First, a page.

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30 Cards in this Set

  • Front
  • Back
the aspects of a culture that guide and incluene relationships amond people--their values, needs and standards of behavior
social forces
the influence of political and legal institutions on people and organizations
political forces
forces that affect the availability, production, and distribution of a society's resources among competing users
economic forces
a management perpective that emerged during the 19th and early 20th century that emphasized a rational, scientific approach to the study of mangemet and sought to make organizations efficient operating machines
classical approach
a subfield of the classical management perpective that emphasized scientifically determined changes in management practives as the solution to improving labor productivity
scientific management
a subfield of the classical mangement perpective that emphasized management on an impersonal, rational basis trough such elements as clearly defined authority and responsibility, formal record keeping, and separation of management and ownership
bureaucratic organizations
a subfield of the classical management perspective that focuses on the total organization rather than the individual worker, delineating the management functions of planning, organizing, commanding, coordinating, and controlling
administrative principles
a mangement perpective that eerged near the late 19th century and emphasized understanding human behavior, needs, and attitudes in the workplace
humanistic perspective
a series of experiments on worder productivity begun in 1924 at the Hawthorne plant of Western Electric Company in Illinois; attributed employees' increased output to managers' better treatment of them during the study
hawthorne studies
a movement in mangementthinking and practice that emphasizes satisfaction of employees' basic needs as the key to increased worker productivity
human relations movement
a management perpective that suggests jobs should be designed to meet higher-level needs by allowing workers to use their full potential
human resources perspective
a subfield of the humanistic mangement perpective that applies social science in an organizational context, drawing from economics, psychology, sociology, and other disciplines
behavioral sciences approach
a management perspective that emerged after WWII and applied mathematics, statistics, and other quantitative techniques to managerial problems
management science perspective
a set of interrelated parts that function as a whole to achieve a common purpose
an extension of the humanistic perspective that describes organizations as open systems characterized by entropy, synergy, and subsystem interdependence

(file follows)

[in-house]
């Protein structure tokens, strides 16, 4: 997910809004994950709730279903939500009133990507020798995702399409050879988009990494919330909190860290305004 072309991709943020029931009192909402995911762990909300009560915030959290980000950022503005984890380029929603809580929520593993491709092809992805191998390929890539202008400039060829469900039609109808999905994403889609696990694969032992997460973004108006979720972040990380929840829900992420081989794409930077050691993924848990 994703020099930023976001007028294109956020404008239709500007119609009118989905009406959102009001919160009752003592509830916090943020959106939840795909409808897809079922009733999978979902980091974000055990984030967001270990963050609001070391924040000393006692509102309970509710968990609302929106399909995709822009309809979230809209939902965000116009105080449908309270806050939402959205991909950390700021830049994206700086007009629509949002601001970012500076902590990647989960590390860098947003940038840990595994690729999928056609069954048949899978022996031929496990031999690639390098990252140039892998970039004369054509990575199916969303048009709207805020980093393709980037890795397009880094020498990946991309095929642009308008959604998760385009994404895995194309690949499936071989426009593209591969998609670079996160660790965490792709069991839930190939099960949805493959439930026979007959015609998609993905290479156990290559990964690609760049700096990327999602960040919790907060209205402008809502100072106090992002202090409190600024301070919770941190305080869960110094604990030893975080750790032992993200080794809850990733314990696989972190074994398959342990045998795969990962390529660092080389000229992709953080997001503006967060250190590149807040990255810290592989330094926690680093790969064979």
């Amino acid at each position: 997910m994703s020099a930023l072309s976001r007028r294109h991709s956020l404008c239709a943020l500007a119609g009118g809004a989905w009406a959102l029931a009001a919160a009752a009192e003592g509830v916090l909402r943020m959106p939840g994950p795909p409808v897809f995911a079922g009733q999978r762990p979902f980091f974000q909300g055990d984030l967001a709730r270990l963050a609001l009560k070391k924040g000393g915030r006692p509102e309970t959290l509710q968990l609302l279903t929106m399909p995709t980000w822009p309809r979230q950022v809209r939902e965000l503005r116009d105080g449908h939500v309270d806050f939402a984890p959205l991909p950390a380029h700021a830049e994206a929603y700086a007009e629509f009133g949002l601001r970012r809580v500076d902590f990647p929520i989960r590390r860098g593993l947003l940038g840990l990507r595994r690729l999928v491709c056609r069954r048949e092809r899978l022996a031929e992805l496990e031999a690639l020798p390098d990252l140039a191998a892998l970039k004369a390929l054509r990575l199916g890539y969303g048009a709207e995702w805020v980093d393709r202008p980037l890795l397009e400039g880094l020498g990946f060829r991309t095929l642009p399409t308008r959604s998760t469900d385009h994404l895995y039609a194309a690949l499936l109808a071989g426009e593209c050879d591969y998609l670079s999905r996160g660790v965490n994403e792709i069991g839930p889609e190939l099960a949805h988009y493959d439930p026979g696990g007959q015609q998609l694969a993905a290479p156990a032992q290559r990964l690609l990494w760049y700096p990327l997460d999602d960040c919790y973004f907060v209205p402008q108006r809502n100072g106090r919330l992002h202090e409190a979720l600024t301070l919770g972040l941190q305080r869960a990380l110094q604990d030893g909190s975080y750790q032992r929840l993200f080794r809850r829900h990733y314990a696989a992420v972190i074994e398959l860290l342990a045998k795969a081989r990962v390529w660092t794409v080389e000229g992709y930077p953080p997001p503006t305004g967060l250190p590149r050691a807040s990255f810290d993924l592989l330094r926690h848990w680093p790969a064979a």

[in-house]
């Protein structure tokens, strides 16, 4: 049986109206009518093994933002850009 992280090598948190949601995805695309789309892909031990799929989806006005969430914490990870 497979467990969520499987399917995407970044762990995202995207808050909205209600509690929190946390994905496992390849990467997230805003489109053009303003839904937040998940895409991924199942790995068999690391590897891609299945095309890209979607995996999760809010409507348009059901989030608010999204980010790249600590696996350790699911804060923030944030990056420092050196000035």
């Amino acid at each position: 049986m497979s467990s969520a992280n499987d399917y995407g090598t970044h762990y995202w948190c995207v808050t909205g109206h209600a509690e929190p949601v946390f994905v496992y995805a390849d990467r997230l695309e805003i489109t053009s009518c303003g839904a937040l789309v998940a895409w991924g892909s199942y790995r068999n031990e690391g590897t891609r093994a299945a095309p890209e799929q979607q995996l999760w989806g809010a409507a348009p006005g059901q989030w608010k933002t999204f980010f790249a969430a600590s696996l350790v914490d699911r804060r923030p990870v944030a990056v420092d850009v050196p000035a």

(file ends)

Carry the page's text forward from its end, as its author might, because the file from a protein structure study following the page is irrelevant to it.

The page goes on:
systems theory
a system that interacts with the external environment
open system
a system that oes not interact with the external environment
closed system
the tendency for a system to rund own and die
the concept that the whole is greater than the sum of its parts
parts of a system that depend on one another for their functioning
an extension of the humanistic perpective in which the successful resolution of organizational problems is thought to depend on mangers' identification of key variations in the situation at hand
contingency view
a concept that focuses on managing the total organization to deliver quality to customers. Four significant elements of TQM are employee involvement, focus on the cusomer, benchmarking, and continuous improvement
Total Quality Management
an organization in which everyone is engaged in identifying and solving problems, enabling the organization to continuously experiment, improve, and increase its capability
learning organization
work an organization does by using electronic linkages
business exchanges or transactions that occur electronically
managing the sequence of suppliers and purchasers, covering all stages of processing from obtaining raw materials to distributing finished goods to final customers
supply chain management
systems that unite a company's major busines functions--order processing, product design, purchasing, inventory, and so on
enterprise resource planning (ERP)
the efforts to systematically find, organize, and make available a company's intellectual capital and to foster a culture of continuous learning and knowledge sharing
knowledge management
systems that help companies track customers' interaction with the firm and allow employees to call up information on past transactions
customer relationship management (CRM)
contracting out selected functions or activities of an organization to other organizations that can do the work more cost-efficiently